“Get stomped like a snake/Lie down in the dirt/Cling to my convictions/Even when I get hurt/Be an upstanding well-loved man about town/In your child’s mind that’s how it goes down/But I tried/The losing side/I don’t want to die in here/I don’t want to die in here” (Heel Turn 2, Beat the Champ).

It goes into the sheer violence professionals face, the bloodlust involved in that kind of life:

“March through the red mist, never get my vision clear/Learn to love this kind of atmosphere/Strike funny poses, keep my weapon hand low/Whip my head around a little, get blood on the front row/Gonna jab you in the eye with a foreign object” (Foreign Object, Beat the Champ).

It also documents fleeting moments of sweetness and strength:

“That was when we were young and green/In the dawning hours of our team/Some things you will remember/Some things stay sweet forever” (Animal Mask, Beat the Champ).

“All gone, all gone/Watching it go up out front on the lawn/Stay on my feet somehow/I’m strong now/Stuck there, no air” (Luna, Beat the Champ).

The album is upbeat, some songs strong and driving, others sweet and tender. It’s a personal and compelling album. I would say, even if you have zero interest in professional wrestling you can get something from this album. Darnielle is just a hell of a good songwriter. Some of those lyrics are so good I could weep. The best way to gauge if you’ll like the album is to give it a listen. Go ahead! Do it. I doubt you will regret it. If you like other Mountain Goats albums, you will like this one.

Until next time!
xx

Review: IQ84

Have you ever had a dream so vivid and strange that upon waking you’re unsure of whether you’d been dreaming at all? Perhaps, instead, it was some half-recalled memory or distant, bygone thought and not a dream at all. Reading IQ84 by Haruki Murakami was more dream than reality, yet rooted in a style and world so vivid and vibrant as to hint at lucidity.

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I’ve been a Murakami fan since Professor Shippy had my class read After the Quake in Postmodern Faerie Tales. I’ve never been disappointed by a Murakami novel and IQ84 is no different. In the interest of full disclosure, it is long. It took me a good month to read through. Clocking in at a hefty 1,157 pages, it is easily the size of three novels.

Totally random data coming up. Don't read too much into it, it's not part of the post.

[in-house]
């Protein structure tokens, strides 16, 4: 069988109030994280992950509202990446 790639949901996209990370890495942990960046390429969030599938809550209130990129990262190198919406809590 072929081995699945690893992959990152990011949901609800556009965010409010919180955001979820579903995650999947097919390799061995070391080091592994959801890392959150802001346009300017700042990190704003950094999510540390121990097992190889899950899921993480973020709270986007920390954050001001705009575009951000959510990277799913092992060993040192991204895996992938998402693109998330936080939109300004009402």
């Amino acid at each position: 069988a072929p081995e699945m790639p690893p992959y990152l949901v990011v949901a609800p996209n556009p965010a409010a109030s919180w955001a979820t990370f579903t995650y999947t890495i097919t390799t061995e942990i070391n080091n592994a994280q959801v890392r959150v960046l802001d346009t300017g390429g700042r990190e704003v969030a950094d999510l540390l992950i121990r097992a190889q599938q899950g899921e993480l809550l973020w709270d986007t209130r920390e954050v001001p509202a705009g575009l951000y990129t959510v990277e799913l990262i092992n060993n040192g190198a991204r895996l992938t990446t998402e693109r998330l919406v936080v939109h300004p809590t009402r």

At it’s heart, IQ84 is the story of the connection between two people, Tengo and Aomame, whose relationship tests the boundaries of space and time. It is a story about love, power, and the indomitable forces that govern the universe.  It’s simultaneously a romance, mystery, and fantasy with a smattering of action and intrigue thrown in the mix. The book is set up in a three act structure with three “books” taking place over different months in the year 1984: April to June, July to September, and October to December. Throughout, the point of view switches back and forth between Tengo and Aomame.

A friend of mine described Murakami’s novels as books where nothing really happens and yet you find yourself riveted. He writes fascinating novels with plausible supernatural angles. IQ84 isn’t a terribly action packed novel. It  meanders, moving at its own pace and taking its time getting to the finish line. But that is not to say it isn’t interesting. There are certainly some heart pounding and nerve wracking scenes. A few times I had to put the book aside in my anguish. Yet, the most engaging part of the novel is not the action but the characters, inhabiting Tengo and Aomame’s worlds and minds so fully I felt as if I knew them personally. Murakami also takes his time in acquainting you with the characters, revealing dribs and drabs about their past and personality so that it almost does feel like you’re getting to know them in real time, being slowly fed spools of their lives. IQ84 is a novel to luxuriate in. I enjoyed just being along for the ride, not knowing until the end where on earth (or not earth) we were heading.

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Real Estate Anxiety Hour

Hello my lovelies. I am still in the midst of finishing 1Q84 (I think this is the week guys, really!). So instead of a book review, we’re going to talk about real estate. We are in the middle of attempting to close on an apartment I really, really like and so, naturally, I feel like I am going to throw up.

Looking for apartments and attempting to secure one is 10% fun and about 90% anxiety inducing horror. There is, of course, the search itself, filled with its huge expectations, as I have discussed before. It seems impossible that the magical apartment that fulfills most of your needs will ever manifest itself. You look on various rental websites for several months and some decent things come up, but for the most part it’s a bust. Either it’s the wrong move in date, too expensive, or in the wrong neighborhood. But then you do find it: an apartment that is reasonable, good location, and nice and that is when the heart palpitating anxiety begins.